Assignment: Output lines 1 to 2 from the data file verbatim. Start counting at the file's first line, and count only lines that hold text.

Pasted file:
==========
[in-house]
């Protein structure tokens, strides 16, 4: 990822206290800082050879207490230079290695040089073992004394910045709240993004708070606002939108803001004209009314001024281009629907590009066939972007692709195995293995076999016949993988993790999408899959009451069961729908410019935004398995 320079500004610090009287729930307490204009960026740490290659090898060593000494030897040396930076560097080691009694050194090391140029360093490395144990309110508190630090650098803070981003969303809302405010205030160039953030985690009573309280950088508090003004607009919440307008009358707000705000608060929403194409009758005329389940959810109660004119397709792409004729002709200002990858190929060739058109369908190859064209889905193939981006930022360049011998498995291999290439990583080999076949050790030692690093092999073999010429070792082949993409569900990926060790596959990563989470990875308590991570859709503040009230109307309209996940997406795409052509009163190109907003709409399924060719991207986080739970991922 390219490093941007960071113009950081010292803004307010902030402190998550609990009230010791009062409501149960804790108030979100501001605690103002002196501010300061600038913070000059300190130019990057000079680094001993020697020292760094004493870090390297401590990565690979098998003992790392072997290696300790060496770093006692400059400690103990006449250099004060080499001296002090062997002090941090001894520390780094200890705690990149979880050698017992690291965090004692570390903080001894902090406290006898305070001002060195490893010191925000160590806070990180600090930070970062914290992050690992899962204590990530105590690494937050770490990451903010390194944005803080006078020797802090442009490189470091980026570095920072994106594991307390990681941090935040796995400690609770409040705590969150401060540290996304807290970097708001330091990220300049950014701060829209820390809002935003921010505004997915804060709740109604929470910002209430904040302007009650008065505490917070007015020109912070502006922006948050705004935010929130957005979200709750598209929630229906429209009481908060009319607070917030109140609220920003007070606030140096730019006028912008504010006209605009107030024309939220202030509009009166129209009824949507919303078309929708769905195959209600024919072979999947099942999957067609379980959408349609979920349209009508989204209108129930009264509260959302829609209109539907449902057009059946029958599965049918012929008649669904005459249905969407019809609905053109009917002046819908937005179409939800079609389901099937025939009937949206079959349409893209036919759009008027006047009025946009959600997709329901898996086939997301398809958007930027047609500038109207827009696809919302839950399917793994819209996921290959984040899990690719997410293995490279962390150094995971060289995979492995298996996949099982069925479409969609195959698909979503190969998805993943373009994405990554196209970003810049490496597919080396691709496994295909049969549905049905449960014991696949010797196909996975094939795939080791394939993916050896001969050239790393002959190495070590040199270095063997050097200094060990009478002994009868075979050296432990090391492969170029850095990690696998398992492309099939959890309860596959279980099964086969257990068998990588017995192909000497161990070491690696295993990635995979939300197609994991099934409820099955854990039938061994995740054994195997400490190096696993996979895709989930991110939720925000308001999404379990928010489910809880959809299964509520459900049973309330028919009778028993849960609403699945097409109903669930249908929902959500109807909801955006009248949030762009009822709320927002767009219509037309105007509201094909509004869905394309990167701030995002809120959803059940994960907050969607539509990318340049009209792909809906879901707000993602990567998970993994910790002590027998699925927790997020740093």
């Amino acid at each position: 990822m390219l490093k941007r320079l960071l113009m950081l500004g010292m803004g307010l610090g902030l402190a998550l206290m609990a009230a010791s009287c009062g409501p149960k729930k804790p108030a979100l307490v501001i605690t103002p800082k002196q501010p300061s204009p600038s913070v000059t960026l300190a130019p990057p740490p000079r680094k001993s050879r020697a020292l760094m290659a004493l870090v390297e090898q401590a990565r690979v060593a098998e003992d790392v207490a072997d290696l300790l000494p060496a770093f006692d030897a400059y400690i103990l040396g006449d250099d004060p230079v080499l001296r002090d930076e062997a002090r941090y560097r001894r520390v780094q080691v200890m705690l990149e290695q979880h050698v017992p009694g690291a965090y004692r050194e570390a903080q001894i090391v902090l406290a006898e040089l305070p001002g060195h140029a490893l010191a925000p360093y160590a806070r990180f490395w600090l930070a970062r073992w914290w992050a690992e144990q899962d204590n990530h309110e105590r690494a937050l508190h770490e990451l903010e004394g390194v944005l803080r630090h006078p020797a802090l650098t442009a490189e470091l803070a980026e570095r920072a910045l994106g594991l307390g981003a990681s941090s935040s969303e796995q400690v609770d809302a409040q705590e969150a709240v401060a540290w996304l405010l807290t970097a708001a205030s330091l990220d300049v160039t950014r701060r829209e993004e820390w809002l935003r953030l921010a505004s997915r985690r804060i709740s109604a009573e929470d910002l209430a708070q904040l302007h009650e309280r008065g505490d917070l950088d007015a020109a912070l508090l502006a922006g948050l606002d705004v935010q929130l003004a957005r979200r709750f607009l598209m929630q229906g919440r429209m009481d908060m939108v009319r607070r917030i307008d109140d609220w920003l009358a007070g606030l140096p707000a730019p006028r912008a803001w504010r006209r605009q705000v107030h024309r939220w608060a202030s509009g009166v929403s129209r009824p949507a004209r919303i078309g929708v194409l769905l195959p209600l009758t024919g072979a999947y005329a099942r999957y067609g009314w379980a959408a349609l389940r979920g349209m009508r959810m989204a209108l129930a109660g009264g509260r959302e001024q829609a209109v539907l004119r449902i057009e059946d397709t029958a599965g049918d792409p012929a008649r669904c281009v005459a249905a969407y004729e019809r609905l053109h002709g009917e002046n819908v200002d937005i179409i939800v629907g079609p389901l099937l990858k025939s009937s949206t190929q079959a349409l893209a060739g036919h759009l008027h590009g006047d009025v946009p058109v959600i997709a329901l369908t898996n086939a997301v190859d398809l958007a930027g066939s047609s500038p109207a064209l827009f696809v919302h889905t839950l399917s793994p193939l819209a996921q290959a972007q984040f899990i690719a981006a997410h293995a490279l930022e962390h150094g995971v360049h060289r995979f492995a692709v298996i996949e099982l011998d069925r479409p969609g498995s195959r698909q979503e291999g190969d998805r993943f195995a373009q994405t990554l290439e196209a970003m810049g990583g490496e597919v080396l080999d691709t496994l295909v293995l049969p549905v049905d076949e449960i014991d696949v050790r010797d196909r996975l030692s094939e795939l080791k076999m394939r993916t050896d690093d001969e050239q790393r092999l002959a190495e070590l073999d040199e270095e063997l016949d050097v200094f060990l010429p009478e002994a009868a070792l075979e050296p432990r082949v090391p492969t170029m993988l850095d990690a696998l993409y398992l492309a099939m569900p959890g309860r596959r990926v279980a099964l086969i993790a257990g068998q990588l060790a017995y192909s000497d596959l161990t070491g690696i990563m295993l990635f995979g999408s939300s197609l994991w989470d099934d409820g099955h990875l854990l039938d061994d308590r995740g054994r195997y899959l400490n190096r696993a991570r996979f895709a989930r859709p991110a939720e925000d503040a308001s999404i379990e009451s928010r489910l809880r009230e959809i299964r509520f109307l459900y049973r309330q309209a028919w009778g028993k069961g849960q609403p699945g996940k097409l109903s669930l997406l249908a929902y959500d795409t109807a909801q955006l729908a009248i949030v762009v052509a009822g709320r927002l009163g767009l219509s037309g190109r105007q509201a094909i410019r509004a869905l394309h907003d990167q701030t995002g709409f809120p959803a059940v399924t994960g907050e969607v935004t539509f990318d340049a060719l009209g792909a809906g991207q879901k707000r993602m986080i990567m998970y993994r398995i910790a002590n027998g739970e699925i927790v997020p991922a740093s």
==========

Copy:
[in-house]
């Protein structure tokens, strides 16, 4: 990822206290800082050879207490230079290695040089073992004394910045709240993004708070606002939108803001004209009314001024281009629907590009066939972007692709195995293995076999016949993988993790999408899959009451069961729908410019935004398995 320079500004610090009287729930307490204009960026740490290659090898060593000494030897040396930076560097080691009694050194090391140029360093490395144990309110508190630090650098803070981003969303809302405010205030160039953030985690009573309280950088508090003004607009919440307008009358707000705000608060929403194409009758005329389940959810109660004119397709792409004729002709200002990858190929060739058109369908190859064209889905193939981006930022360049011998498995291999290439990583080999076949050790030692690093092999073999010429070792082949993409569900990926060790596959990563989470990875308590991570859709503040009230109307309209996940997406795409052509009163190109907003709409399924060719991207986080739970991922 390219490093941007960071113009950081010292803004307010902030402190998550609990009230010791009062409501149960804790108030979100501001605690103002002196501010300061600038913070000059300190130019990057000079680094001993020697020292760094004493870090390297401590990565690979098998003992790392072997290696300790060496770093006692400059400690103990006449250099004060080499001296002090062997002090941090001894520390780094200890705690990149979880050698017992690291965090004692570390903080001894902090406290006898305070001002060195490893010191925000160590806070990180600090930070970062914290992050690992899962204590990530105590690494937050770490990451903010390194944005803080006078020797802090442009490189470091980026570095920072994106594991307390990681941090935040796995400690609770409040705590969150401060540290996304807290970097708001330091990220300049950014701060829209820390809002935003921010505004997915804060709740109604929470910002209430904040302007009650008065505490917070007015020109912070502006922006948050705004935010929130957005979200709750598209929630229906429209009481908060009319607070917030109140609220920003007070606030140096730019006028912008504010006209605009107030024309939220202030509009009166129209009824949507919303078309929708769905195959209600024919072979999947099942999957067609379980959408349609979920349209009508989204209108129930009264509260959302829609209109539907449902057009059946029958599965049918012929008649669904005459249905969407019809609905053109009917002046819908937005179409939800079609389901099937025939009937949206079959349409893209036919759009008027006047009025946009959600997709329901898996086939997301398809958007930027047609500038109207827009696809919302839950399917793994819209996921290959984040899990690719997410293995490279962390150094995971060289995979492995298996996949099982069925479409969609195959698909979503190969998805993943373009994405990554196209970003810049490496597919080396691709496994295909049969549905049905449960014991696949010797196909996975094939795939080791394939993916050896001969050239790393002959190495070590040199270095063997050097200094060990009478002994009868075979050296432990090391492969170029850095990690696998398992492309099939959890309860596959279980099964086969257990068998990588017995192909000497161990070491690696295993990635995979939300197609994991099934409820099955854990039938061994995740054994195997400490190096696993996979895709989930991110939720925000308001999404379990928010489910809880959809299964509520459900049973309330028919009778028993849960609403699945097409109903669930249908929902959500109807909801955006009248949030762009009822709320927002767009219509037309105007509201094909509004869905394309990167701030995002809120959803059940994960907050969607539509990318340049009209792909809906879901707000993602990567998970993994910790002590027998699925927790997020740093």